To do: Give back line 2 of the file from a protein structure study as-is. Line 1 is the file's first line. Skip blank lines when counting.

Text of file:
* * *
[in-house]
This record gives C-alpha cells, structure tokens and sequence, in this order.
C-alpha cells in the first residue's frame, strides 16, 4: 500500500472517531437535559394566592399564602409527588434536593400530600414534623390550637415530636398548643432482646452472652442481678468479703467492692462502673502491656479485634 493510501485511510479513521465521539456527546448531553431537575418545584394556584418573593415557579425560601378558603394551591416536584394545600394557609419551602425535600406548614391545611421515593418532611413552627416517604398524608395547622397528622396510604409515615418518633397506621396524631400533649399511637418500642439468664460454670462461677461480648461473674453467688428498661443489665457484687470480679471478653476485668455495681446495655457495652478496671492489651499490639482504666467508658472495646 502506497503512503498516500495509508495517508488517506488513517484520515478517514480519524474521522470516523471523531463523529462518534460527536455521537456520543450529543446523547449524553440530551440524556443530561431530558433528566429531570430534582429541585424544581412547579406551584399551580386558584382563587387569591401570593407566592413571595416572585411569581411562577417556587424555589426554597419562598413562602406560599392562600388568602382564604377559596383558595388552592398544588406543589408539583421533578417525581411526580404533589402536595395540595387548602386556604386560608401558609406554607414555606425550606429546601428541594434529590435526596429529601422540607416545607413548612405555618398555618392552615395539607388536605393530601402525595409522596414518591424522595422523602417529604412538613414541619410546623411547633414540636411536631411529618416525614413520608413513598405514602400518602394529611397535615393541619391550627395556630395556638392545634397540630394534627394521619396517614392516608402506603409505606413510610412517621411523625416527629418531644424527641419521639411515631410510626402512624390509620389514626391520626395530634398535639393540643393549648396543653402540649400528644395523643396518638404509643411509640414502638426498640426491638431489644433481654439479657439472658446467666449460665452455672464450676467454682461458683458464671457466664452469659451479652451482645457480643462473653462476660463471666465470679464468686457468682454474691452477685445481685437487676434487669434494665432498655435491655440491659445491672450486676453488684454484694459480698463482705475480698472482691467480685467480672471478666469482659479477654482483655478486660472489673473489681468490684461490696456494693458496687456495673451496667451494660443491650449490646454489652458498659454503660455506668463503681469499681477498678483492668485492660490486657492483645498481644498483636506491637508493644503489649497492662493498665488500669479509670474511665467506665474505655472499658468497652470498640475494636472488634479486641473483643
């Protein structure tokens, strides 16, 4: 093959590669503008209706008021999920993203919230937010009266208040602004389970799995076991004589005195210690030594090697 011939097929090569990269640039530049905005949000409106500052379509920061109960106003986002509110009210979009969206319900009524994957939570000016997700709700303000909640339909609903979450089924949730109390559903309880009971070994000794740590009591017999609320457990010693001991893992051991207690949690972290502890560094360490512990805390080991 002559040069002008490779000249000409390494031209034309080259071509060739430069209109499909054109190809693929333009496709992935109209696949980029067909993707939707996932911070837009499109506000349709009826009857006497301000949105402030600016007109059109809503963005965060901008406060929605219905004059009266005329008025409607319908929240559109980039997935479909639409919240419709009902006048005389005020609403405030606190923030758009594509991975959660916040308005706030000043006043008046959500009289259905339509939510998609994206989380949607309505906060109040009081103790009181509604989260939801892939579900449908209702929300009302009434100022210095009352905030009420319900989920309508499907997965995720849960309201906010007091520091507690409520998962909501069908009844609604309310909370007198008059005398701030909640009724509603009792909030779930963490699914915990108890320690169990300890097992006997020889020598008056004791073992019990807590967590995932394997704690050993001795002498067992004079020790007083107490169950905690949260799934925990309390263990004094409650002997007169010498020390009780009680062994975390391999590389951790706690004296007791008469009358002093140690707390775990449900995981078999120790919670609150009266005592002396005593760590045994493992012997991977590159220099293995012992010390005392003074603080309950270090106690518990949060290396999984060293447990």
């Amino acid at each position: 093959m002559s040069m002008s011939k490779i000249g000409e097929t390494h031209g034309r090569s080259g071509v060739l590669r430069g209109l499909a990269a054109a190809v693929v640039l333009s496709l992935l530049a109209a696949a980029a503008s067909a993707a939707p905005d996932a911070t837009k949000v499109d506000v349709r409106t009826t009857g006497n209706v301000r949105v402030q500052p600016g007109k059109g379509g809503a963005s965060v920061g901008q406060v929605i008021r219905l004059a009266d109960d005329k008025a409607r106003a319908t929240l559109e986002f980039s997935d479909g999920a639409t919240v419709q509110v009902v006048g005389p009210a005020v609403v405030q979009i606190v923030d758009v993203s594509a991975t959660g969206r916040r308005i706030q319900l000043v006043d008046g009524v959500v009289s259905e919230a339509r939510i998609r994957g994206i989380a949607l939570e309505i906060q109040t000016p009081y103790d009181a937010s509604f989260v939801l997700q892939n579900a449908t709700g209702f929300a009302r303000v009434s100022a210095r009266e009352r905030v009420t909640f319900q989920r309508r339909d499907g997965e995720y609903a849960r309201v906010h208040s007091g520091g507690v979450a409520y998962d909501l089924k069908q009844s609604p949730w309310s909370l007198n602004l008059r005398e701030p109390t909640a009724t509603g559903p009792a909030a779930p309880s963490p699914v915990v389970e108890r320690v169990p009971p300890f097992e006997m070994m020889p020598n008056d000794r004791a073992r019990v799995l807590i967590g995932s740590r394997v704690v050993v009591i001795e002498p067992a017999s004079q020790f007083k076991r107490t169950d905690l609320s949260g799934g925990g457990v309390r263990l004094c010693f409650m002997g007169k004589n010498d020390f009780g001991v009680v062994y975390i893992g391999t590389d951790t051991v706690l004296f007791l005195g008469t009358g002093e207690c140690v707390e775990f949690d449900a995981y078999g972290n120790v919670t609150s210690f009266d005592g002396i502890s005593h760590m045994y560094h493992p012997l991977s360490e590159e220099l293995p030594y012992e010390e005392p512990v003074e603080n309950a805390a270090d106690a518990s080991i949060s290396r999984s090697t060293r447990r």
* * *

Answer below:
This record gives C-alpha cells, structure tokens and sequence, in this order.